Your flashlight...I suspect was just the random failure, or the usual "let's make it as cheap as we can". The LEDs in my first "big digits" digital clock ran over ten years, day and night, 24x7, before it was too dim and I replaced it. With zero out of maybe 4 dozen LEDs failed.

Don't blame the tools for the poor workman.<G>

Halogen is nice...but my single-LED pocket light will burn 40 hours on a single AA cell. That's not as bright as a halogen light--but I know I can rely on it to make SOME light all year long. And not need a new bulb for my lifetime.
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Old 26-10-2006, 03:34   #14
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The light bulb was invented in the 1800s. Isn't it due for replacement?

Group IV Semiconductor Inc < http://www.groupivsemi.com/ > says it has developed a silicon-based lighting technology that's 80 per cent more efficient than the average 60-watt light bulb, lasts up to 20 times longer, and is more affordable and better quality than compact fluorescent bulbs.

In simplest terms, "it's a piece of silicon that we put electricity across and it glows," explains Naor, also chief executive of Group IV. "Our goal is to make it glow bright enough so you can replace a light bulb with it."

Like LEDs, Group IV's technology is considered "solid state lighting", because the light is emitted from a solid semiconductor material that produces virtually no heat and isn't vulnerable to vibration.

In solid-state lamps, semiconductors such as LEDs (light-emitting diodes) convert electricity directly into light without having to activate a gas (as in fluorescents) or heat a filament (as in incandescent bulbs). This conserves a great deal of energy. SSL lamps also last far longer than conventional lamps. But LEDs have not achieved the brightness levels people are accustomed to with conventional lights, and the compound semiconductor materials on which LEDs are based remain stubbornly expensive to manufacture.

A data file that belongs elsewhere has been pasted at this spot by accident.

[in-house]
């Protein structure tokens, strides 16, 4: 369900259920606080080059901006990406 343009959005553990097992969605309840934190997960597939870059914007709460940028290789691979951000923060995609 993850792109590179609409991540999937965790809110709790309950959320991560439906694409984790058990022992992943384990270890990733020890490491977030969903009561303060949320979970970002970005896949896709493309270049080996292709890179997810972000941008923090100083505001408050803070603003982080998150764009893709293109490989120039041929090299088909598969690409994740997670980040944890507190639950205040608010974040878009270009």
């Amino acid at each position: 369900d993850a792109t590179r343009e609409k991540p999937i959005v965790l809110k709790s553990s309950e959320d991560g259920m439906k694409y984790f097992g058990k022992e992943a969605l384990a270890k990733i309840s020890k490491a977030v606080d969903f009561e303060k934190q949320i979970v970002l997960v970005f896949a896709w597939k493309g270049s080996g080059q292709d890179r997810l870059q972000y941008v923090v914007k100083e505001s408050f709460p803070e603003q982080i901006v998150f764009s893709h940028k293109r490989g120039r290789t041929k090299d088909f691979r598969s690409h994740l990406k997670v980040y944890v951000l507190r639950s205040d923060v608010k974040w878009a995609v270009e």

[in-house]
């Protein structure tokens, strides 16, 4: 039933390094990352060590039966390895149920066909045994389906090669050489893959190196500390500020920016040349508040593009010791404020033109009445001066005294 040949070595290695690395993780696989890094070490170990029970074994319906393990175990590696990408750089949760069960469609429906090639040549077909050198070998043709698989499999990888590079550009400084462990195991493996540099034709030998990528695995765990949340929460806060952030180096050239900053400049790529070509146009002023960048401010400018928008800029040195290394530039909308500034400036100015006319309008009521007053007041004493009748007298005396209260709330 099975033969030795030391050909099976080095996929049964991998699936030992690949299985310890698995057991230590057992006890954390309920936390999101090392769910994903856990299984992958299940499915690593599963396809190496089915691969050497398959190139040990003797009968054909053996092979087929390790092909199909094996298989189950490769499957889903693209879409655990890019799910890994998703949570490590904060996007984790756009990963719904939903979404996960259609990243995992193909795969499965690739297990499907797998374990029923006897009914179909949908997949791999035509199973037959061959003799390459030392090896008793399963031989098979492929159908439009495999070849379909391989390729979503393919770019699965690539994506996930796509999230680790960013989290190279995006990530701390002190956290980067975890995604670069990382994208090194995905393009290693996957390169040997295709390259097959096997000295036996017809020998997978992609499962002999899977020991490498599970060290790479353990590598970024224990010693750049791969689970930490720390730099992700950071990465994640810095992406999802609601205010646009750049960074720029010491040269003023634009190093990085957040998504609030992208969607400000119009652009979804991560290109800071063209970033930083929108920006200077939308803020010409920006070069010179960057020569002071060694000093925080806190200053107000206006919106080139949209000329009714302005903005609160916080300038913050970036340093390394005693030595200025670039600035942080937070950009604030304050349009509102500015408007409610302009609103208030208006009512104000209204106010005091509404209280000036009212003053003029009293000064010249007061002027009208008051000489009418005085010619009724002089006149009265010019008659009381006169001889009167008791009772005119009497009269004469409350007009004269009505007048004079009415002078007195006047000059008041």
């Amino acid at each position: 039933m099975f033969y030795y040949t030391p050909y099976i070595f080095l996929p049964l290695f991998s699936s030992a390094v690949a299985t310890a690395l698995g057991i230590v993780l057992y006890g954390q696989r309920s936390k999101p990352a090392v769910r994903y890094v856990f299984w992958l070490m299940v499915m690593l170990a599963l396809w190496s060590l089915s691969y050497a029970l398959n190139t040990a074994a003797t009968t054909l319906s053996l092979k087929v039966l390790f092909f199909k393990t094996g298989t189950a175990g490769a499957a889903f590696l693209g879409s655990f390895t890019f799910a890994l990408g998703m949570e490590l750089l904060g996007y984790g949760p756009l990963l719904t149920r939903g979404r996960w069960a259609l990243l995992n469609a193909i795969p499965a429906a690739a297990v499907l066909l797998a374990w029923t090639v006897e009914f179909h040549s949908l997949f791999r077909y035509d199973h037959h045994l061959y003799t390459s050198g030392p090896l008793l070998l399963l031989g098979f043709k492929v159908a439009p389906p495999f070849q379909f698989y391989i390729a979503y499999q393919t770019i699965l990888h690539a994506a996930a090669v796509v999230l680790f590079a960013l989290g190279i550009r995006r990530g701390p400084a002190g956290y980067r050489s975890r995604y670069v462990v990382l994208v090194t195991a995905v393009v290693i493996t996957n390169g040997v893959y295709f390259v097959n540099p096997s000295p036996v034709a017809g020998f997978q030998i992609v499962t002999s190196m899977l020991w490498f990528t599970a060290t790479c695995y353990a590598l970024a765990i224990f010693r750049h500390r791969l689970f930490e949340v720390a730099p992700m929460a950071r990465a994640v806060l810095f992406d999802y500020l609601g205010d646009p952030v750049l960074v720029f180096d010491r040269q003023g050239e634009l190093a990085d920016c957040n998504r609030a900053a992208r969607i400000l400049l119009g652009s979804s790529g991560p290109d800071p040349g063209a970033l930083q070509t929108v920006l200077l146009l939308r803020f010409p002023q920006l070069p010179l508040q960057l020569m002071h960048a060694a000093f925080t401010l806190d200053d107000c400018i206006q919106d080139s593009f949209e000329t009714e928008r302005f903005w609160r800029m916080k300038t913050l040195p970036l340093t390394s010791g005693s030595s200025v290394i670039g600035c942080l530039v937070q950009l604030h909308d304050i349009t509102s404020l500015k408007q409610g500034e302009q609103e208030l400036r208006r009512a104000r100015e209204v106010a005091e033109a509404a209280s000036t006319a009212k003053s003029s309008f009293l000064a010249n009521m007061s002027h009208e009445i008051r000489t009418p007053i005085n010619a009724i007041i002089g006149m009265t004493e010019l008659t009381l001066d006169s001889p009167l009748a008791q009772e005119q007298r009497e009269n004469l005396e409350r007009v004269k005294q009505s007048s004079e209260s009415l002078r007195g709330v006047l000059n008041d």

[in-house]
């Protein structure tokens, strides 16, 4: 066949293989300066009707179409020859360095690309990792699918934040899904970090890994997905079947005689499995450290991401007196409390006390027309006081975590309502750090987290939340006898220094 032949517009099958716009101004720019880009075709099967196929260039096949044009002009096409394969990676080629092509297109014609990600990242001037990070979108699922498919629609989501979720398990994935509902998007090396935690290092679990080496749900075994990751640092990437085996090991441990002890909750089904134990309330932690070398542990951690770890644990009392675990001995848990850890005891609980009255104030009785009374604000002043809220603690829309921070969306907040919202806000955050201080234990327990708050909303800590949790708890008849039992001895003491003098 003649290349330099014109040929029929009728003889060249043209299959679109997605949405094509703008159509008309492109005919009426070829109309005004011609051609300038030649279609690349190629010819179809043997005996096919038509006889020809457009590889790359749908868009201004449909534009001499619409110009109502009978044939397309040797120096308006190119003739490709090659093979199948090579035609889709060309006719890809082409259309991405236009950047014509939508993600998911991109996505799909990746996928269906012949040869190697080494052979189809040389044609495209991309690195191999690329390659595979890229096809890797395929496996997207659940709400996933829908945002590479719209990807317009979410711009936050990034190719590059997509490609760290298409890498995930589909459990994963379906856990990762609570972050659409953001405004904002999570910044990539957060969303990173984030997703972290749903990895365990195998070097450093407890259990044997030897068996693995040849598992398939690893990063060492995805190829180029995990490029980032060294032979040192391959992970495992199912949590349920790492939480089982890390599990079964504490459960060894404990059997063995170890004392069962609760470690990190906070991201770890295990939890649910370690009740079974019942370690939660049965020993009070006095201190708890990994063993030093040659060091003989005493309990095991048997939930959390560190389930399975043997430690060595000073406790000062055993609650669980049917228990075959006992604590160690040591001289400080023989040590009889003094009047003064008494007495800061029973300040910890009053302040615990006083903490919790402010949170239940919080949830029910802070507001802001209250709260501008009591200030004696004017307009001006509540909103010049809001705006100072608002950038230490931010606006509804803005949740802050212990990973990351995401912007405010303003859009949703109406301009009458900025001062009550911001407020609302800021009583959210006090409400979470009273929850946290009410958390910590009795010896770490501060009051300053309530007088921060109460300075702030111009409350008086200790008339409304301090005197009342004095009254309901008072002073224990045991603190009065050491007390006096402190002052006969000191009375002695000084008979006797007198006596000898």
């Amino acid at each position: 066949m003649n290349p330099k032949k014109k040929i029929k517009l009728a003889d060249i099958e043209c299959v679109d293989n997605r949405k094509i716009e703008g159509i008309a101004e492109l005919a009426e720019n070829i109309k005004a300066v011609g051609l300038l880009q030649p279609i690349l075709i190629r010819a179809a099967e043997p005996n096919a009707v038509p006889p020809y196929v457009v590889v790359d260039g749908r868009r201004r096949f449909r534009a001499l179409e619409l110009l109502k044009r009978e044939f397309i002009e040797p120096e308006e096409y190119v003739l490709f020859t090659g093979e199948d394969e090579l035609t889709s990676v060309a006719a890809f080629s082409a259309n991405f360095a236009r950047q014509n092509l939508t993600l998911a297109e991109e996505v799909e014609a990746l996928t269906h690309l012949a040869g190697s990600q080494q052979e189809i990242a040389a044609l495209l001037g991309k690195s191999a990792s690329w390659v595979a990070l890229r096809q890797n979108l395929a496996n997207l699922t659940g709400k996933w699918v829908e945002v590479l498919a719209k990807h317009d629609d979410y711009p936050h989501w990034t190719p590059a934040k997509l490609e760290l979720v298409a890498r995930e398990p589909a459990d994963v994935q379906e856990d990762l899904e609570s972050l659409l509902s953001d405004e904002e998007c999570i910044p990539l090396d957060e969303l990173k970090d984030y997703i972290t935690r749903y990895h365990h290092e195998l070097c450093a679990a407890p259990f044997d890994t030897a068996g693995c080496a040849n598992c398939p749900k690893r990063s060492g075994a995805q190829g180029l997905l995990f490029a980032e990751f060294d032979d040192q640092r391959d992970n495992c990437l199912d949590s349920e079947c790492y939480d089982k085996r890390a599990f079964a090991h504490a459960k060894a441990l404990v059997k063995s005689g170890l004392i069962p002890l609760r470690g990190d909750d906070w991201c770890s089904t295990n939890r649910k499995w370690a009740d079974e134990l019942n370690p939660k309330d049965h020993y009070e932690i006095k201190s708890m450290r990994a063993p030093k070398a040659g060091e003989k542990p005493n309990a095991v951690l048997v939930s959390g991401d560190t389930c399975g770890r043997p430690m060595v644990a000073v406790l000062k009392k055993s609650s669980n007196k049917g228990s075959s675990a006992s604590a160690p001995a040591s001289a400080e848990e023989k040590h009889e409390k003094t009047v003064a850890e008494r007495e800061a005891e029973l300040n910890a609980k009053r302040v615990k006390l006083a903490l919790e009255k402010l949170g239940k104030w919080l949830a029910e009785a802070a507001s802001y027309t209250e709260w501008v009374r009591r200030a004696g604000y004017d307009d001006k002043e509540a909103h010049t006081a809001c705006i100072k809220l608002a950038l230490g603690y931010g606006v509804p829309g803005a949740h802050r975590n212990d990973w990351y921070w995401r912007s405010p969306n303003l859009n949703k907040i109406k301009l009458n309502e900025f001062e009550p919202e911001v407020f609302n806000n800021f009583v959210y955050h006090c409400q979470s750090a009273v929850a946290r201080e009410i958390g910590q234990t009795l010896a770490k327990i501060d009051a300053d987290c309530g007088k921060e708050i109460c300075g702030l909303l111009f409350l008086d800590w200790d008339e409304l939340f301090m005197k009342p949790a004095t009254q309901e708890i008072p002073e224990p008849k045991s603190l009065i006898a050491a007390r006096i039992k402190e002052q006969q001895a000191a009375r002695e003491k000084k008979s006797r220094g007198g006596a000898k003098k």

Silicon has proved its versatility and cost-effectiveness time and again in semiconductors used for computing, mobile communications and other areas of technology. Group IV is working rapidly to put those advantages to use in a solid-state light engine that will enable the creation of lamps as bright as their conventional counterparts—and more efficient than fluorescents. These silicon-based SSL products will be designed for use with today’s standard bulb-and-socket fixtures, making them open to rapid adoption by end-users.

The goal is to manufacture a mass-market bulb product prototype by 2008.
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Old 26-10-2006, 06:17   #15
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We just replaced the anchor light in our tricolor with a LED replacement bulb we got from Hotwire the KISS generator folks. Went in OK will report back in a few months as to how it holds up.